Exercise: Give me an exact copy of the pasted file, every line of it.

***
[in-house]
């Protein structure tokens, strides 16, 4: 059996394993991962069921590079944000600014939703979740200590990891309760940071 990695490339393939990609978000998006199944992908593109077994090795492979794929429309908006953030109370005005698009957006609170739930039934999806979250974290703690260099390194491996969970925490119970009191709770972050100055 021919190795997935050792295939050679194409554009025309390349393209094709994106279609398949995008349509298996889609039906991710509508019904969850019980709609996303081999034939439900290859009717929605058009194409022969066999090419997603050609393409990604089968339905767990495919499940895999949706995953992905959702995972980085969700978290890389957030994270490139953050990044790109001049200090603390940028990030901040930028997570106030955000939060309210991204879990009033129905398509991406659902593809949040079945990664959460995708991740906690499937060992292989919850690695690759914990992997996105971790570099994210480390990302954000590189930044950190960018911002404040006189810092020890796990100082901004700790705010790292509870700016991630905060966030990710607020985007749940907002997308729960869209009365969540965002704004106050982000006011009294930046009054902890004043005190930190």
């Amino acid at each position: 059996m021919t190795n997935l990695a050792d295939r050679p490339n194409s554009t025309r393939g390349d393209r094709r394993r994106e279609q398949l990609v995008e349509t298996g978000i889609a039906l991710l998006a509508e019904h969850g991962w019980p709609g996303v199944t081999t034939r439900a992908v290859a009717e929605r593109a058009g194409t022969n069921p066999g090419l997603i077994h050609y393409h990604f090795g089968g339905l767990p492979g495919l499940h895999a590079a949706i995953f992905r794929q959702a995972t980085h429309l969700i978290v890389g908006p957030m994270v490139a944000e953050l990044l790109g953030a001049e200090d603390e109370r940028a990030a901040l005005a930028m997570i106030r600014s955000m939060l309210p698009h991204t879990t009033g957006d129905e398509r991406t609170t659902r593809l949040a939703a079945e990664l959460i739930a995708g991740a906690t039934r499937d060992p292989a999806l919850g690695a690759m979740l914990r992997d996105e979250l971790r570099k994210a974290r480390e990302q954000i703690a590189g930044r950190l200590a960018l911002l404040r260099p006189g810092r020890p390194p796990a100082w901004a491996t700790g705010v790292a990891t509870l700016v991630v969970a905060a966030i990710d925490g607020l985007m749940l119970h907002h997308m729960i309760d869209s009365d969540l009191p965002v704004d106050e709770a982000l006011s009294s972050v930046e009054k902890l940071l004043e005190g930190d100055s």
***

[in-house]
């Protein structure tokens, strides 16, 4: 059996394993991962069921590079944000600014939703979740200590990891309760940071 990695490339393939990609978000998006199944992908593109077994090795492979794929429309908006953030109370005005698009957006609170739930039934999806979250974290703690260099390194491996969970925490119970009191709770972050100055 021919190795997935050792295939050679194409554009025309390349393209094709994106279609398949995008349509298996889609039906991710509508019904969850019980709609996303081999034939439900290859009717929605058009194409022969066999090419997603050609393409990604089968339905767990495919499940895999949706995953992905959702995972980085969700978290890389957030994270490139953050990044790109001049200090603390940028990030901040930028997570106030955000939060309210991204879990009033129905398509991406659902593809949040079945990664959460995708991740906690499937060992292989919850690695690759914990992997996105971790570099994210480390990302954000590189930044950190960018911002404040006189810092020890796990100082901004700790705010790292509870700016991630905060966030990710607020985007749940907002997308729960869209009365969540965002704004106050982000006011009294930046009054902890004043005190930190």
């Amino acid at each position: 059996m021919t190795n997935l990695a050792d295939r050679p490339n194409s554009t025309r393939g390349d393209r094709r394993r994106e279609q398949l990609v995008e349509t298996g978000i889609a039906l991710l998006a509508e019904h969850g991962w019980p709609g996303v199944t081999t034939r439900a992908v290859a009717e929605r593109a058009g194409t022969n069921p066999g090419l997603i077994h050609y393409h990604f090795g089968g339905l767990p492979g495919l499940h895999a590079a949706i995953f992905r794929q959702a995972t980085h429309l969700i978290v890389g908006p957030m994270v490139a944000e953050l990044l790109g953030a001049e200090d603390e109370r940028a990030a901040l005005a930028m997570i106030r600014s955000m939060l309210p698009h991204t879990t009033g957006d129905e398509r991406t609170t659902r593809l949040a939703a079945e990664l959460i739930a995708g991740a906690t039934r499937d060992p292989a999806l919850g690695a690759m979740l914990r992997d996105e979250l971790r570099k994210a974290r480390e990302q954000i703690a590189g930044r950190l200590a960018l911002l404040r260099p006189g810092r020890p390194p796990a100082w901004a491996t700790g705010v790292a990891t509870l700016v991630v969970a905060a966030i990710d925490g607020l985007m749940l119970h907002h997308m729960i309760d869209s009365d969540l009191p965002v704004d106050e709770a982000l006011s009294s972050v930046e009054k902890l940071l004043e005190g930190d100055s």